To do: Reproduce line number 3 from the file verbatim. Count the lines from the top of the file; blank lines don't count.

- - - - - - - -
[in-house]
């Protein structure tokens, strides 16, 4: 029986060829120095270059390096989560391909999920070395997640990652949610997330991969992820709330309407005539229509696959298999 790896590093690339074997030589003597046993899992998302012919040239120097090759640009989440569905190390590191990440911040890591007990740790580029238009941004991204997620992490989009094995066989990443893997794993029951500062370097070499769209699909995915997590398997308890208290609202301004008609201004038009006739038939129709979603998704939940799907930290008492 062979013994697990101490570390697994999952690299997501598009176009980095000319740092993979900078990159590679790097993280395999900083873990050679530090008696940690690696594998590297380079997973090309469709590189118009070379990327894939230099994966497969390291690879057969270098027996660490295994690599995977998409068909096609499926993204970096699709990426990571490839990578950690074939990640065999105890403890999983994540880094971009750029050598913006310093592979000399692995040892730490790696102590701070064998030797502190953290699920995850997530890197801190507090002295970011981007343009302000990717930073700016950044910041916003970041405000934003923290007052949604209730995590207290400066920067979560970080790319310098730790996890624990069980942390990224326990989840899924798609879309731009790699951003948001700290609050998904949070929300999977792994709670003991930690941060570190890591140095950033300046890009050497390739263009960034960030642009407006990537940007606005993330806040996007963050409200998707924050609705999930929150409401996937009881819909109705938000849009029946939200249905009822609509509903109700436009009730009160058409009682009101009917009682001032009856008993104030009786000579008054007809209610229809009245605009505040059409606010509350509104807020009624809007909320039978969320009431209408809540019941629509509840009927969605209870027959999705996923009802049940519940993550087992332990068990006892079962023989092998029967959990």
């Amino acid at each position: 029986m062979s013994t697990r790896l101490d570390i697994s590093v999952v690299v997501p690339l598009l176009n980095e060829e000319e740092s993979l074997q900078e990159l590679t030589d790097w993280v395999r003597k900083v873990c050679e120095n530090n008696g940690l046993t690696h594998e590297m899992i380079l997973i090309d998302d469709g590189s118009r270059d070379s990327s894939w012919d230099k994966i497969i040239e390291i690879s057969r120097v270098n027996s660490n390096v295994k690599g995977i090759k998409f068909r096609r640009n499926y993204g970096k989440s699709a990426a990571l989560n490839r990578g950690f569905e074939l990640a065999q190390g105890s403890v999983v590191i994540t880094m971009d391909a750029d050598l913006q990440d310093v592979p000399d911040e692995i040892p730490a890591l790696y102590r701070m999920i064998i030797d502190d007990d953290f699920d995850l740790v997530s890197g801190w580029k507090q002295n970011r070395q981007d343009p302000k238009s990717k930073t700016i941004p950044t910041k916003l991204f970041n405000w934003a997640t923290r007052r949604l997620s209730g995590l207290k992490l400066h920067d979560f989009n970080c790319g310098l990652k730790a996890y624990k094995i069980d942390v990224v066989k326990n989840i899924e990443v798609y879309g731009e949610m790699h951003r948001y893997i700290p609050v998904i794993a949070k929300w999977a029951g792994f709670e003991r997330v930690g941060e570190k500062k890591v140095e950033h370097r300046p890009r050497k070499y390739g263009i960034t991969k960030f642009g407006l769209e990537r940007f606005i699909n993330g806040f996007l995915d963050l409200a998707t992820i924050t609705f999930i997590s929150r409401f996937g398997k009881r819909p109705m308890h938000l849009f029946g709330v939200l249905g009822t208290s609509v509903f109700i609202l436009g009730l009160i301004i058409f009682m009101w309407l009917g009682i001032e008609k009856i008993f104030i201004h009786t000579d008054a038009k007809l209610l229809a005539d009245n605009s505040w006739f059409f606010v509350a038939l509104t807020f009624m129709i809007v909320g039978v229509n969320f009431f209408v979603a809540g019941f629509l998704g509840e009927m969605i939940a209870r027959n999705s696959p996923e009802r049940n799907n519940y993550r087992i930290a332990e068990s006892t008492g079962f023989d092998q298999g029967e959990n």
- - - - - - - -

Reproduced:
């Amino acid at each position: 029986m062979s013994t697990r790896l101490d570390i697994s590093v999952v690299v997501p690339l598009l176009n980095e060829e000319e740092s993979l074997q900078e990159l590679t030589d790097w993280v395999r003597k900083v873990c050679e120095n530090n008696g940690l046993t690696h594998e590297m899992i380079l997973i090309d998302d469709g590189s118009r270059d070379s990327s894939w012919d230099k994966i497969i040239e390291i690879s057969r120097v270098n027996s660490n390096v295994k690599g995977i090759k998409f068909r096609r640009n499926y993204g970096k989440s699709a990426a990571l989560n490839r990578g950690f569905e074939l990640a065999q190390g105890s403890v999983v590191i994540t880094m971009d391909a750029d050598l913006q990440d310093v592979p000399d911040e692995i040892p730490a890591l790696y102590r701070m999920i064998i030797d502190d007990d953290f699920d995850l740790v997530s890197g801190w580029k507090q002295n970011r070395q981007d343009p302000k238009s990717k930073t700016i941004p950044t910041k916003l991204f970041n405000w934003a997640t923290r007052r949604l997620s209730g995590l207290k992490l400066h920067d979560f989009n970080c790319g310098l990652k730790a996890y624990k094995i069980d942390v990224v066989k326990n989840i899924e990443v798609y879309g731009e949610m790699h951003r948001y893997i700290p609050v998904i794993a949070k929300w999977a029951g792994f709670e003991r997330v930690g941060e570190k500062k890591v140095e950033h370097r300046p890009r050497k070499y390739g263009i960034t991969k960030f642009g407006l769209e990537r940007f606005i699909n993330g806040f996007l995915d963050l409200a998707t992820i924050t609705f999930i997590s929150r409401f996937g398997k009881r819909p109705m308890h938000l849009f029946g709330v939200l249905g009822t208290s609509v509903f109700i609202l436009g009730l009160i301004i058409f009682m009101w309407l009917g009682i001032e008609k009856i008993f104030i201004h009786t000579d008054a038009k007809l209610l229809a005539d009245n605009s505040w006739f059409f606010v509350a038939l509104t807020f009624m129709i809007v909320g039978v229509n969320f009431f209408v979603a809540g019941f629509l998704g509840e009927m969605i939940a209870r027959n999705s696959p996923e009802r049940n799907n519940y993550r087992i930290a332990e068990s006892t008492g079962f023989d092998q298999g029967e959990n």